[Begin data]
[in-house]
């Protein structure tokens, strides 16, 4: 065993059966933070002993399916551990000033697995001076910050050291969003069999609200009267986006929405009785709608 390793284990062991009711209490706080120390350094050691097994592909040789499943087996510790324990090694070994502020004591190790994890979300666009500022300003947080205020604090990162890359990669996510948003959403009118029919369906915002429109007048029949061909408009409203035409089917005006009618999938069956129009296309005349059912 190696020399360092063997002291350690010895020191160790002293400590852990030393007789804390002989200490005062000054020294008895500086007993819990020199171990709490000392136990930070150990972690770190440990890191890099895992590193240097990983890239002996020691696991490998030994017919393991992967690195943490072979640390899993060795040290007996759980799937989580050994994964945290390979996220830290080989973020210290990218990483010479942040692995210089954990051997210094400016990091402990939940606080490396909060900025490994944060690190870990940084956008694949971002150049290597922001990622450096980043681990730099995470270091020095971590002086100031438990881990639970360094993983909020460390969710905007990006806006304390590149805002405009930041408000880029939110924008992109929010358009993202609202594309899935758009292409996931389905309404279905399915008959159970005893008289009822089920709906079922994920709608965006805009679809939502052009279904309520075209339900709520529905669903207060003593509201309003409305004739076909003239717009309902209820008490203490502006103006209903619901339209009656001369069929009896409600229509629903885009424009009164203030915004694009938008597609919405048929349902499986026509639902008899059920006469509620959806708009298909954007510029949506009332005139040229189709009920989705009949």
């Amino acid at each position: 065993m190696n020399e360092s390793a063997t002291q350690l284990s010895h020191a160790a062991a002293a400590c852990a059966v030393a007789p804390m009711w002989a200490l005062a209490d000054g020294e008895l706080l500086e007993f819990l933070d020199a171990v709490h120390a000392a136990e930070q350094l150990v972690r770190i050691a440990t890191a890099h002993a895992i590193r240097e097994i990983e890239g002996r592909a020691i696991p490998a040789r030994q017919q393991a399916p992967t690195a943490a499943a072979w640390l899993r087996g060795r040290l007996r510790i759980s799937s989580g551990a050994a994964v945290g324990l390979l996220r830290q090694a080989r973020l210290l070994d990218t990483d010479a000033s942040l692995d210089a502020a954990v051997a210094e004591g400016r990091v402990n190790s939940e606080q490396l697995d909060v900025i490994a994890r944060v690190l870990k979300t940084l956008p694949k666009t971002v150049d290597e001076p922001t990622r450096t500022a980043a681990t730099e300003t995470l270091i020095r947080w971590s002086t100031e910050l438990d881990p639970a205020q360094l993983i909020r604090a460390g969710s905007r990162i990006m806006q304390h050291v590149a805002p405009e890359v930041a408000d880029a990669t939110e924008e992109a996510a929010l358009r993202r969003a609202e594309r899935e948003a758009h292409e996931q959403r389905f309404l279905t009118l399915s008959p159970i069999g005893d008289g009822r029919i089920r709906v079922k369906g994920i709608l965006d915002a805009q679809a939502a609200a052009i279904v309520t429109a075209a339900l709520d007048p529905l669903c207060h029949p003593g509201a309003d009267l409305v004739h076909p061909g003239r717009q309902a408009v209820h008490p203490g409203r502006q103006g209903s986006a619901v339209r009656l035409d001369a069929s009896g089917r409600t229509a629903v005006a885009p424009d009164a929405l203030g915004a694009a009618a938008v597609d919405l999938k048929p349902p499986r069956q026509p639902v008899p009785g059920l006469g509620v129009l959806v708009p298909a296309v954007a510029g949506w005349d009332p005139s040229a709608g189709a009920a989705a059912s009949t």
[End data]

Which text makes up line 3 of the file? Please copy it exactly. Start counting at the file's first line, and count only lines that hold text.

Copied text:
């Amino acid at each position: 065993m190696n020399e360092s390793a063997t002291q350690l284990s010895h020191a160790a062991a002293a400590c852990a059966v030393a007789p804390m009711w002989a200490l005062a209490d000054g020294e008895l706080l500086e007993f819990l933070d020199a171990v709490h120390a000392a136990e930070q350094l150990v972690r770190i050691a440990t890191a890099h002993a895992i590193r240097e097994i990983e890239g002996r592909a020691i696991p490998a040789r030994q017919q393991a399916p992967t690195a943490a499943a072979w640390l899993r087996g060795r040290l007996r510790i759980s799937s989580g551990a050994a994964v945290g324990l390979l996220r830290q090694a080989r973020l210290l070994d990218t990483d010479a000033s942040l692995d210089a502020a954990v051997a210094e004591g400016r990091v402990n190790s939940e606080q490396l697995d909060v900025i490994a994890r944060v690190l870990k979300t940084l956008p694949k666009t971002v150049d290597e001076p922001t990622r450096t500022a980043a681990t730099e300003t995470l270091i020095r947080w971590s002086t100031e910050l438990d881990p639970a205020q360094l993983i909020r604090a460390g969710s905007r990162i990006m806006q304390h050291v590149a805002p405009e890359v930041a408000d880029a990669t939110e924008e992109a996510a929010l358009r993202r969003a609202e594309r899935e948003a758009h292409e996931q959403r389905f309404l279905t009118l399915s008959p159970i069999g005893d008289g009822r029919i089920r709906v079922k369906g994920i709608l965006d915002a805009q679809a939502a609200a052009i279904v309520t429109a075209a339900l709520d007048p529905l669903c207060h029949p003593g509201a309003d009267l409305v004739h076909p061909g003239r717009q309902a408009v209820h008490p203490g409203r502006q103006g209903s986006a619901v339209r009656l035409d001369a069929s009896g089917r409600t229509a629903v005006a885009p424009d009164a929405l203030g915004a694009a009618a938008v597609d919405l999938k048929p349902p499986r069956q026509p639902v008899p009785g059920l006469g509620v129009l959806v708009p298909a296309v954007a510029g949506w005349d009332p005139s040229a709608g189709a009920a989705a059912s009949t």